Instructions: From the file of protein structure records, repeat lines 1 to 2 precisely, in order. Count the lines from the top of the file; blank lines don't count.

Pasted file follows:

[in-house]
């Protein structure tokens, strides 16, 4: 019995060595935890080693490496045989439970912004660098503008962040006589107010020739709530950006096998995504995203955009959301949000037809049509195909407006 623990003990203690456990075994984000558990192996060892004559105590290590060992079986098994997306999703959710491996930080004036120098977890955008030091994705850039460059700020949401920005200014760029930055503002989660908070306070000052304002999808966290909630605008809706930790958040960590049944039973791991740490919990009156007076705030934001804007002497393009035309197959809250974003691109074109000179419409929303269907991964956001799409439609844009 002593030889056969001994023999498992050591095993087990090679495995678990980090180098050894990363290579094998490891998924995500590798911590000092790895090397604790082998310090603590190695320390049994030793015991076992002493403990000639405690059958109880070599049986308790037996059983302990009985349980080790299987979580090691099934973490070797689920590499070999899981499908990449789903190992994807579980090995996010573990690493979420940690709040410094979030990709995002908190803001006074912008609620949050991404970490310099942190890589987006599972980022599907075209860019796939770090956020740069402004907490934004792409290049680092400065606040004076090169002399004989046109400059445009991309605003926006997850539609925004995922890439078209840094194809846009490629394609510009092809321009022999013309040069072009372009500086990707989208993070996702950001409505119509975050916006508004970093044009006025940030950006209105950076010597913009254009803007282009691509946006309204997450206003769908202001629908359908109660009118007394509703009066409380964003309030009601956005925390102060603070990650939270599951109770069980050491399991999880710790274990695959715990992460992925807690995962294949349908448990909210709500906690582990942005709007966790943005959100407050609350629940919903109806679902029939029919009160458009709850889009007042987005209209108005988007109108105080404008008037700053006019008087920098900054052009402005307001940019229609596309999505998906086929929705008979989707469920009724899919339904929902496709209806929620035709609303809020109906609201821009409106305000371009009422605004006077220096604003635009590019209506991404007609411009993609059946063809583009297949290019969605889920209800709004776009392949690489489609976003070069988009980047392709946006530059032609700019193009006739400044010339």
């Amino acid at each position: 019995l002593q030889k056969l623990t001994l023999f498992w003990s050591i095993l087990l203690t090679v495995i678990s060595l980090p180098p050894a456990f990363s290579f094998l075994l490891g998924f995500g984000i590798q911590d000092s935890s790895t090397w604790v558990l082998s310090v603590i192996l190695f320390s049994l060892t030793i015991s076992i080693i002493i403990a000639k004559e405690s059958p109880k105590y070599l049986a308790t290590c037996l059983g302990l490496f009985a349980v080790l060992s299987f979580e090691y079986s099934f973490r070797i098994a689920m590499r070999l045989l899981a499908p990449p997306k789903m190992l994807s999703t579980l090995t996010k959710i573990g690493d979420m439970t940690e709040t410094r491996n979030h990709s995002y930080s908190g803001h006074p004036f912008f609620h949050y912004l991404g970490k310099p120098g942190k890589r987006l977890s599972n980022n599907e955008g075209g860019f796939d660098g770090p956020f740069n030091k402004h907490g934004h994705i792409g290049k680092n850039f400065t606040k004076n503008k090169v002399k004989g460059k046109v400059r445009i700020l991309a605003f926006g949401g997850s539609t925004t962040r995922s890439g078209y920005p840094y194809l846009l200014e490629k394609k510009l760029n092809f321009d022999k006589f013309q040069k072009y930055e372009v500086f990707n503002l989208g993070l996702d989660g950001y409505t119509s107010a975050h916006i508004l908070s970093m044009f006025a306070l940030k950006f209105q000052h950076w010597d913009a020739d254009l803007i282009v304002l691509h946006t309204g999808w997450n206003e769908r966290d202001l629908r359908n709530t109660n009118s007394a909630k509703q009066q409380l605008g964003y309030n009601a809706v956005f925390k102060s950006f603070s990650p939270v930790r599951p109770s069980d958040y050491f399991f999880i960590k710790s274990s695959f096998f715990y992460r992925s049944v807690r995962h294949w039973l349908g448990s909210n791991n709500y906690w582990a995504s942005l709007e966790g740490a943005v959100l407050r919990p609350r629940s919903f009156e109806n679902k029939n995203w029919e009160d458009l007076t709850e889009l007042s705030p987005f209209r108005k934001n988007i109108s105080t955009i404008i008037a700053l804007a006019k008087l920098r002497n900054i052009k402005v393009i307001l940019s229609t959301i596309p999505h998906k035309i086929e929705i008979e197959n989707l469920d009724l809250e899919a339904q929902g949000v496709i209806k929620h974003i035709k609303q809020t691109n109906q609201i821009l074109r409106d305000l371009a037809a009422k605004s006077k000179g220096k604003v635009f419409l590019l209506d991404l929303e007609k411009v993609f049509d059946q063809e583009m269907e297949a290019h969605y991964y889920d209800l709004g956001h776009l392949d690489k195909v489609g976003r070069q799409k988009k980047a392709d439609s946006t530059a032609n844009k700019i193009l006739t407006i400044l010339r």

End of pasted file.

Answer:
[in-house]
């Protein structure tokens, strides 16, 4: 019995060595935890080693490496045989439970912004660098503008962040006589107010020739709530950006096998995504995203955009959301949000037809049509195909407006 623990003990203690456990075994984000558990192996060892004559105590290590060992079986098994997306999703959710491996930080004036120098977890955008030091994705850039460059700020949401920005200014760029930055503002989660908070306070000052304002999808966290909630605008809706930790958040960590049944039973791991740490919990009156007076705030934001804007002497393009035309197959809250974003691109074109000179419409929303269907991964956001799409439609844009 002593030889056969001994023999498992050591095993087990090679495995678990980090180098050894990363290579094998490891998924995500590798911590000092790895090397604790082998310090603590190695320390049994030793015991076992002493403990000639405690059958109880070599049986308790037996059983302990009985349980080790299987979580090691099934973490070797689920590499070999899981499908990449789903190992994807579980090995996010573990690493979420940690709040410094979030990709995002908190803001006074912008609620949050991404970490310099942190890589987006599972980022599907075209860019796939770090956020740069402004907490934004792409290049680092400065606040004076090169002399004989046109400059445009991309605003926006997850539609925004995922890439078209840094194809846009490629394609510009092809321009022999013309040069072009372009500086990707989208993070996702950001409505119509975050916006508004970093044009006025940030950006209105950076010597913009254009803007282009691509946006309204997450206003769908202001629908359908109660009118007394509703009066409380964003309030009601956005925390102060603070990650939270599951109770069980050491399991999880710790274990695959715990992460992925807690995962294949349908448990909210709500906690582990942005709007966790943005959100407050609350629940919903109806679902029939029919009160458009709850889009007042987005209209108005988007109108105080404008008037700053006019008087920098900054052009402005307001940019229609596309999505998906086929929705008979989707469920009724899919339904929902496709209806929620035709609303809020109906609201821009409106305000371009009422605004006077220096604003635009590019209506991404007609411009993609059946063809583009297949290019969605889920209800709004776009392949690489489609976003070069988009980047392709946006530059032609700019193009006739400044010339």